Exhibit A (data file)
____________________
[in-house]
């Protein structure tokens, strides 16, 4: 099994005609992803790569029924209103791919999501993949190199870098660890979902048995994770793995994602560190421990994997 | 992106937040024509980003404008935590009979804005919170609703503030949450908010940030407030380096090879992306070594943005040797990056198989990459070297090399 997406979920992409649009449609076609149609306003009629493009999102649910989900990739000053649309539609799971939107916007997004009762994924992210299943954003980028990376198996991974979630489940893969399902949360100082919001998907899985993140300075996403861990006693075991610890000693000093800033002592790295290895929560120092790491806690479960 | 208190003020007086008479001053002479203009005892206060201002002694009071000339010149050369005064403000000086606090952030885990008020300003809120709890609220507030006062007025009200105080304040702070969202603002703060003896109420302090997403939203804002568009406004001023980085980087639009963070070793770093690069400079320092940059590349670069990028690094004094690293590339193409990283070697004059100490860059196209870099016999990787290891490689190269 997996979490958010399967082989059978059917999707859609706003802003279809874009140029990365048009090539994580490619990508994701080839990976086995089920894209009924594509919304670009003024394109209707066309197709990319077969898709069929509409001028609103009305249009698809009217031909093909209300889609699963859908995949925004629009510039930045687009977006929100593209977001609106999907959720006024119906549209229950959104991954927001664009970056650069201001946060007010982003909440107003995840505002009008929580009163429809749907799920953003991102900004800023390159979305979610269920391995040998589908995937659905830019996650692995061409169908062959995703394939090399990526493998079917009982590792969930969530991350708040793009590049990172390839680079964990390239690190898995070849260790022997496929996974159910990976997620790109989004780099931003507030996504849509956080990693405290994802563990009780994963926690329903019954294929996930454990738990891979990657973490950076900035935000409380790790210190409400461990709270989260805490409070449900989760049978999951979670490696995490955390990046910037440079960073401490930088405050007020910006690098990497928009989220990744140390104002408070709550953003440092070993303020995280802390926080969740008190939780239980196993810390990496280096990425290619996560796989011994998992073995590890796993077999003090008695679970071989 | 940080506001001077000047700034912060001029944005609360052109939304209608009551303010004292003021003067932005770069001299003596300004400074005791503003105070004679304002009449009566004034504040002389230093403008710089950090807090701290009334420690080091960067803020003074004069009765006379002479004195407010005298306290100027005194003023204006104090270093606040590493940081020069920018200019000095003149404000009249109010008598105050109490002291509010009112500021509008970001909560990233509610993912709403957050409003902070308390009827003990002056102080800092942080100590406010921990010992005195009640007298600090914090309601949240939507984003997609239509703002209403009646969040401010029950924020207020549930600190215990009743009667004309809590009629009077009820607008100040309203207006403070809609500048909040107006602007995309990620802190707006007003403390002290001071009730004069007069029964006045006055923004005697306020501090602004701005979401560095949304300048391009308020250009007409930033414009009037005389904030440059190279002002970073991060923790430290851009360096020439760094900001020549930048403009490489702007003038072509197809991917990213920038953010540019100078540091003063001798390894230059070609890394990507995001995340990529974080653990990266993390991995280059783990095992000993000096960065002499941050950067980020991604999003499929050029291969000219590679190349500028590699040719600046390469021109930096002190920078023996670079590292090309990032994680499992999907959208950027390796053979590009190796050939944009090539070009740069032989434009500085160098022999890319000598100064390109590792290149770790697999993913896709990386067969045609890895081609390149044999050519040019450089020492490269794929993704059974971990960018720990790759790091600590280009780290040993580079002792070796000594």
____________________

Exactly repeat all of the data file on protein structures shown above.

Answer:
[in-house]
């Protein structure tokens, strides 16, 4: 099994005609992803790569029924209103791919999501993949190199870098660890979902048995994770793995994602560190421990994997 | 992106937040024509980003404008935590009979804005919170609703503030949450908010940030407030380096090879992306070594943005040797990056198989990459070297090399 997406979920992409649009449609076609149609306003009629493009999102649910989900990739000053649309539609799971939107916007997004009762994924992210299943954003980028990376198996991974979630489940893969399902949360100082919001998907899985993140300075996403861990006693075991610890000693000093800033002592790295290895929560120092790491806690479960 | 208190003020007086008479001053002479203009005892206060201002002694009071000339010149050369005064403000000086606090952030885990008020300003809120709890609220507030006062007025009200105080304040702070969202603002703060003896109420302090997403939203804002568009406004001023980085980087639009963070070793770093690069400079320092940059590349670069990028690094004094690293590339193409990283070697004059100490860059196209870099016999990787290891490689190269 997996979490958010399967082989059978059917999707859609706003802003279809874009140029990365048009090539994580490619990508994701080839990976086995089920894209009924594509919304670009003024394109209707066309197709990319077969898709069929509409001028609103009305249009698809009217031909093909209300889609699963859908995949925004629009510039930045687009977006929100593209977001609106999907959720006024119906549209229950959104991954927001664009970056650069201001946060007010982003909440107003995840505002009008929580009163429809749907799920953003991102900004800023390159979305979610269920391995040998589908995937659905830019996650692995061409169908062959995703394939090399990526493998079917009982590792969930969530991350708040793009590049990172390839680079964990390239690190898995070849260790022997496929996974159910990976997620790109989004780099931003507030996504849509956080990693405290994802563990009780994963926690329903019954294929996930454990738990891979990657973490950076900035935000409380790790210190409400461990709270989260805490409070449900989760049978999951979670490696995490955390990046910037440079960073401490930088405050007020910006690098990497928009989220990744140390104002408070709550953003440092070993303020995280802390926080969740008190939780239980196993810390990496280096990425290619996560796989011994998992073995590890796993077999003090008695679970071989 | 940080506001001077000047700034912060001029944005609360052109939304209608009551303010004292003021003067932005770069001299003596300004400074005791503003105070004679304002009449009566004034504040002389230093403008710089950090807090701290009334420690080091960067803020003074004069009765006379002479004195407010005298306290100027005194003023204006104090270093606040590493940081020069920018200019000095003149404000009249109010008598105050109490002291509010009112500021509008970001909560990233509610993912709403957050409003902070308390009827003990002056102080800092942080100590406010921990010992005195009640007298600090914090309601949240939507984003997609239509703002209403009646969040401010029950924020207020549930600190215990009743009667004309809590009629009077009820607008100040309203207006403070809609500048909040107006602007995309990620802190707006007003403390002290001071009730004069007069029964006045006055923004005697306020501090602004701005979401560095949304300048391009308020250009007409930033414009009037005389904030440059190279002002970073991060923790430290851009360096020439760094900001020549930048403009490489702007003038072509197809991917990213920038953010540019100078540091003063001798390894230059070609890394990507995001995340990529974080653990990266993390991995280059783990095992000993000096960065002499941050950067980020991604999003499929050029291969000219590679190349500028590699040719600046390469021109930096002190920078023996670079590292090309990032994680499992999907959208950027390796053979590009190796050939944009090539070009740069032989434009500085160098022999890319000598100064390109590792290149770790697999993913896709990386067969045609890895081609390149044999050519040019450089020492490269794929993704059974971990960018720990790759790091600590280009780290040993580079002792070796000594």